18 April 2007

Victory

The Supreme Court has by a vote of 5-4 upheld a federal ban on partial-birth abortion. The Supreme Court had orginally struck down Nebraska's partial birth abortion ban in 2000. After President Bush signed a federal ban into law, federal courts in California and New York issued restraining orders to keep the law from being applied. Justice Kennedy dissented strongly in the original Court opinion striking down the ban; today, he delivers the majority opinion upholding the ban.

The opinion itself is over 70 pages long. Justice Ruth Bader Ginsburg wrote a fiery dissent. From her closing paragraph:
In sum, the notion that the Partial-Birth Abortion Ban Act furthers any legitimate governmental interest is, quite simply, irrational. The Court's defense of the statute provides no saving explanation. In candor, the Act, and the Court's defense of it, cannot be understood as anything other than an effort to chip away at a right declared again and again by this Court--and with increasing comprehension at its centrality in women's lives.
(citations omitted).

J. Ginsburg is an intelligent woman, so for her to express bewilderment like this is a bit much, especially when the Supreme Court has declared time and time again that the government has a legimate interest in protecting unborn human lives (there is nothing controversial in the fact). In fact, Roe's three-trimester framework gave the government increasing authority to regulate abortion as the fetus becomes more viable. The "undue burden" standard in Planned Parenthood v. Casey became the measuring stick to determine the constitutionality of any federal regulation on abortion--and today the Court has held that the federal ban on partial-birth abortion does not impose an undue burden on women.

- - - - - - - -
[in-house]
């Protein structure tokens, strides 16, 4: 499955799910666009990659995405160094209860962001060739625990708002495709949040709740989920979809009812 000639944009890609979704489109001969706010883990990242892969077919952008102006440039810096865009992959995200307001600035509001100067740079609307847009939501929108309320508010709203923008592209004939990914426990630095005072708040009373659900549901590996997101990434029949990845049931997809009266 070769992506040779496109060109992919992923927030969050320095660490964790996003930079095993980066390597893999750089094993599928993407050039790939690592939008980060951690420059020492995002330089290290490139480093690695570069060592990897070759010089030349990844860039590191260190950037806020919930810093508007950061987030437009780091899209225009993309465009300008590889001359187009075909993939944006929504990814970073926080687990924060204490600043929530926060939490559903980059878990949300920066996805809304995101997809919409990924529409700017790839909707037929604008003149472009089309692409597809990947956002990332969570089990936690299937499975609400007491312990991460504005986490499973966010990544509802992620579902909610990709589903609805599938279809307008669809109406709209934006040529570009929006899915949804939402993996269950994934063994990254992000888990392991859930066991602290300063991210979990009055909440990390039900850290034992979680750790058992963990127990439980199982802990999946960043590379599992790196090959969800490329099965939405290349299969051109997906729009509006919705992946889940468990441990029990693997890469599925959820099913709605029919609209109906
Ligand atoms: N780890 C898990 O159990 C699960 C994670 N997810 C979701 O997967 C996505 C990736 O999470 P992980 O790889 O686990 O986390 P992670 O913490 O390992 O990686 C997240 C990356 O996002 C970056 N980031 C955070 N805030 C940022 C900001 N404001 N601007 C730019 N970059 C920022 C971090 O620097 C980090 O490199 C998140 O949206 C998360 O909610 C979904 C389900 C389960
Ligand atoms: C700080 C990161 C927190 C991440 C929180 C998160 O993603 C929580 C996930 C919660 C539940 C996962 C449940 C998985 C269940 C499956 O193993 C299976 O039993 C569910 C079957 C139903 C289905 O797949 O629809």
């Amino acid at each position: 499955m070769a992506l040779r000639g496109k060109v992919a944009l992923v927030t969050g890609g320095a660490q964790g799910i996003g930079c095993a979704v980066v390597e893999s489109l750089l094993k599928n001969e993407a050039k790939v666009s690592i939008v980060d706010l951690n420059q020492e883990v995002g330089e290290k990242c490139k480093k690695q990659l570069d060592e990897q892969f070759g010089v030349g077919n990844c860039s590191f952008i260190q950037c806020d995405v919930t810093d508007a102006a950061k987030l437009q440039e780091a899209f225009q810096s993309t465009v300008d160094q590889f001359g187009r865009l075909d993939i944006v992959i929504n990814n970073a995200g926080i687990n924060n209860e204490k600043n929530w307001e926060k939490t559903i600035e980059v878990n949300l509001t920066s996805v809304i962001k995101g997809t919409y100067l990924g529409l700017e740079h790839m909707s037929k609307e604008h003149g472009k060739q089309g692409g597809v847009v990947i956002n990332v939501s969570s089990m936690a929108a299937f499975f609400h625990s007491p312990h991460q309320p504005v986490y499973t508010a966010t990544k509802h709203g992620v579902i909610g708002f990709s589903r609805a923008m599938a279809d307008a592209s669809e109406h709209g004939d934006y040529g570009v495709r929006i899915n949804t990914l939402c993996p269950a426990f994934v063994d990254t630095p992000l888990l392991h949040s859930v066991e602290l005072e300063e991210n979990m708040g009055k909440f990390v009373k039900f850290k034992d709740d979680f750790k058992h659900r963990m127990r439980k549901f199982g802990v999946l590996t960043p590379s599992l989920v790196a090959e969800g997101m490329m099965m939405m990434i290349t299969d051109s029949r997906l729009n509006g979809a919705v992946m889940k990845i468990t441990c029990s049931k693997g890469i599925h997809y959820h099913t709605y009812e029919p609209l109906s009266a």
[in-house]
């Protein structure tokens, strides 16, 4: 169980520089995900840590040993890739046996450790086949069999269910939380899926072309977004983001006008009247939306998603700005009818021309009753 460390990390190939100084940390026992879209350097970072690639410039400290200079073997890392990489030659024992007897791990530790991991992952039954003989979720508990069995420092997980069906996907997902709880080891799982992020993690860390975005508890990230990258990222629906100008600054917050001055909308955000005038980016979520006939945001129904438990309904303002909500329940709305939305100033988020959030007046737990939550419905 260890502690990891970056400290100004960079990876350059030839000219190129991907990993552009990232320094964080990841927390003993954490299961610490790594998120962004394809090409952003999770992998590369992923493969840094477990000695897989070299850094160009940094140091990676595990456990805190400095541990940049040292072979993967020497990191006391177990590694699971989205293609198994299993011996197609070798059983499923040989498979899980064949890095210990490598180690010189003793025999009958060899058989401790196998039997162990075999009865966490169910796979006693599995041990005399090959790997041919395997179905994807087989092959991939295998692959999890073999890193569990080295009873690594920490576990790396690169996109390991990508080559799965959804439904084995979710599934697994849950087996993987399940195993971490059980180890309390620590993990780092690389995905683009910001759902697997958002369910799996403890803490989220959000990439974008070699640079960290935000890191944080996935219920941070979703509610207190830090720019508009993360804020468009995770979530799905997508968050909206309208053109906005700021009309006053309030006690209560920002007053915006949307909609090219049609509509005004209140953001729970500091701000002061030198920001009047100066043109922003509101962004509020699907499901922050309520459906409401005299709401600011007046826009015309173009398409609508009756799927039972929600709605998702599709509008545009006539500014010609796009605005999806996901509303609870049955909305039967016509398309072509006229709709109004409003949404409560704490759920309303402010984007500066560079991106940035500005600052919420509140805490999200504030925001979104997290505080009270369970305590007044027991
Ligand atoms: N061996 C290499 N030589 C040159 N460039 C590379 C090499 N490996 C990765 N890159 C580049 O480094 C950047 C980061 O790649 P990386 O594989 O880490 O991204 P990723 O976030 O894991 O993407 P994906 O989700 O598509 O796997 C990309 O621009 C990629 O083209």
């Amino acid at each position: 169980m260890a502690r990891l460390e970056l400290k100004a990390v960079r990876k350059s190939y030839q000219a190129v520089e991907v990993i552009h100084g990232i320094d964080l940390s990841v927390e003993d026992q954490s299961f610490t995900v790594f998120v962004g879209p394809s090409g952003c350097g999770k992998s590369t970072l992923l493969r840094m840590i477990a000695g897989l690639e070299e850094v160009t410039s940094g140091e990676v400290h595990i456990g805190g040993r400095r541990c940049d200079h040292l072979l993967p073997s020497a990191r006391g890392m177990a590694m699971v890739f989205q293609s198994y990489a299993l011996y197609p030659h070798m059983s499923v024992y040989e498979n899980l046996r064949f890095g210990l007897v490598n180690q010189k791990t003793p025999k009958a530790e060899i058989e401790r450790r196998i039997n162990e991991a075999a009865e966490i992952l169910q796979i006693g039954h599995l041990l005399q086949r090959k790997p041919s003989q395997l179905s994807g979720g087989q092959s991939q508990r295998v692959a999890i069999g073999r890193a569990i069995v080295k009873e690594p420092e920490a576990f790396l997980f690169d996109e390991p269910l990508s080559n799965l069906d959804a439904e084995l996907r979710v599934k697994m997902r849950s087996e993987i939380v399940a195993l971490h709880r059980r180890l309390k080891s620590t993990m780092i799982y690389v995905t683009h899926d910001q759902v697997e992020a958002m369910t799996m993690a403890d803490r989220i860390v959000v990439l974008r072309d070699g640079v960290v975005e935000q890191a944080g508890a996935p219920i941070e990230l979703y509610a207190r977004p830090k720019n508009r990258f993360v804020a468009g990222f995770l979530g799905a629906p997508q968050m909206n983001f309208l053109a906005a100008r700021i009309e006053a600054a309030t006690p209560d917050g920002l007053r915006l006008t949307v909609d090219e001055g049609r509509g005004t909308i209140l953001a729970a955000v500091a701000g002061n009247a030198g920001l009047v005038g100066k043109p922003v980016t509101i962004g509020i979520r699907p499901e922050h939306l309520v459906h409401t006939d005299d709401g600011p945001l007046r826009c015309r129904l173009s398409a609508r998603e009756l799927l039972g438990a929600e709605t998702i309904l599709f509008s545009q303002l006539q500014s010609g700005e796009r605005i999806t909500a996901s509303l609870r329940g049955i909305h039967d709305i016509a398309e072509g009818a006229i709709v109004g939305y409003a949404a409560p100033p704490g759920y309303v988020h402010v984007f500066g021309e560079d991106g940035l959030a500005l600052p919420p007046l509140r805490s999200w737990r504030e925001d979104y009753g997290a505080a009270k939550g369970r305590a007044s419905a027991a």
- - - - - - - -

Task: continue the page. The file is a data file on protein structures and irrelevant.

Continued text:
In layman's terms, this is a victory for the unborn. The federal law simply punishes anyone who "knowingly performs...a partial-birth abortion." That's it. And here's the clincher: there is no health exception. The procedure is banned, period. Full stop. Late-term abortionists like George Tiller can no longer pretend the procedure is "medically necessary" to justify its performance.

It is unrealistic to think Roe v. Wade will be overturned anytime soon; incremental change in the right direction is what is hoped for--and it's what we've won today.

Our Lady of Guadalupe, pray for us.
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